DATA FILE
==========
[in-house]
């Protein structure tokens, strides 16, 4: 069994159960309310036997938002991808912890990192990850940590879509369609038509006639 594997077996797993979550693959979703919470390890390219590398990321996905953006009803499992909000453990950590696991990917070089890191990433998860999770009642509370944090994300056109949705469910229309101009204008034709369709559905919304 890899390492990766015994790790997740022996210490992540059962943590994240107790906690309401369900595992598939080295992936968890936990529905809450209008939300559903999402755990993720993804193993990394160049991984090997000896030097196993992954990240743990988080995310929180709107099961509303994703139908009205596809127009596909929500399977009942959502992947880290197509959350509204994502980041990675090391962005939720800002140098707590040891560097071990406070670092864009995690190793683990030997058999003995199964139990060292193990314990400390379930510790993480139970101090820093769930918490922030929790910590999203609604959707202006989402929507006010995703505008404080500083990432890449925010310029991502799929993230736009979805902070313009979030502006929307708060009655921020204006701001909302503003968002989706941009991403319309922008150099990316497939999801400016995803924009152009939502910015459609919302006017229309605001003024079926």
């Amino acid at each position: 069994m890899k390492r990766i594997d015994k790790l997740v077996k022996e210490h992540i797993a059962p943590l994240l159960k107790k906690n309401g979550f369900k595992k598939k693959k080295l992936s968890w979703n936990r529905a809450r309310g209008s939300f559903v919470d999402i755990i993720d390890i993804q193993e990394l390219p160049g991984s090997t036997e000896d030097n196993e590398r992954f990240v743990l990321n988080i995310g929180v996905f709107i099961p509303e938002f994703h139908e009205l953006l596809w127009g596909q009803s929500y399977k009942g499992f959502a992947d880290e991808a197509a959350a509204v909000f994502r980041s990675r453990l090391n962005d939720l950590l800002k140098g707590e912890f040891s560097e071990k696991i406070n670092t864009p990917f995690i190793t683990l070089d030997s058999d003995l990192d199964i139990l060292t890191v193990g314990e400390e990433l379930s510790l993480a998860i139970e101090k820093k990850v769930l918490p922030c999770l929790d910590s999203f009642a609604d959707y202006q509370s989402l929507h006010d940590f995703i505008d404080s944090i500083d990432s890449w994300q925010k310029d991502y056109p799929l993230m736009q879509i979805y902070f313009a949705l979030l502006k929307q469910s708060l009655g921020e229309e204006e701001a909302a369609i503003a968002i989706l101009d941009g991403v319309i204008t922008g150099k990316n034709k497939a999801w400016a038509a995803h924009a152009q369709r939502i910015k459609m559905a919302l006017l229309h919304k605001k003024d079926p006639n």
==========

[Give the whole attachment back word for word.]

[in-house]
């Protein structure tokens, strides 16, 4: 069994159960309310036997938002991808912890990192990850940590879509369609038509006639 594997077996797993979550693959979703919470390890390219590398990321996905953006009803499992909000453990950590696991990917070089890191990433998860999770009642509370944090994300056109949705469910229309101009204008034709369709559905919304 890899390492990766015994790790997740022996210490992540059962943590994240107790906690309401369900595992598939080295992936968890936990529905809450209008939300559903999402755990993720993804193993990394160049991984090997000896030097196993992954990240743990988080995310929180709107099961509303994703139908009205596809127009596909929500399977009942959502992947880290197509959350509204994502980041990675090391962005939720800002140098707590040891560097071990406070670092864009995690190793683990030997058999003995199964139990060292193990314990400390379930510790993480139970101090820093769930918490922030929790910590999203609604959707202006989402929507006010995703505008404080500083990432890449925010310029991502799929993230736009979805902070313009979030502006929307708060009655921020204006701001909302503003968002989706941009991403319309922008150099990316497939999801400016995803924009152009939502910015459609919302006017229309605001003024079926």
């Amino acid at each position: 069994m890899k390492r990766i594997d015994k790790l997740v077996k022996e210490h992540i797993a059962p943590l994240l159960k107790k906690n309401g979550f369900k595992k598939k693959k080295l992936s968890w979703n936990r529905a809450r309310g209008s939300f559903v919470d999402i755990i993720d390890i993804q193993e990394l390219p160049g991984s090997t036997e000896d030097n196993e590398r992954f990240v743990l990321n988080i995310g929180v996905f709107i099961p509303e938002f994703h139908e009205l953006l596809w127009g596909q009803s929500y399977k009942g499992f959502a992947d880290e991808a197509a959350a509204v909000f994502r980041s990675r453990l090391n962005d939720l950590l800002k140098g707590e912890f040891s560097e071990k696991i406070n670092t864009p990917f995690i190793t683990l070089d030997s058999d003995l990192d199964i139990l060292t890191v193990g314990e400390e990433l379930s510790l993480a998860i139970e101090k820093k990850v769930l918490p922030c999770l929790d910590s999203f009642a609604d959707y202006q509370s989402l929507h006010d940590f995703i505008d404080s944090i500083d990432s890449w994300q925010k310029d991502y056109p799929l993230m736009q879509i979805y902070f313009a949705l979030l502006k929307q469910s708060l009655g921020e229309e204006e701001a909302a369609i503003a968002i989706l101009d941009g991403v319309i204008t922008g150099k990316n034709k497939a999801w400016a038509a995803h924009a152009q369709r939502i910015k459609m559905a919302l006017l229309h919304k605001k003024d079926p006639n």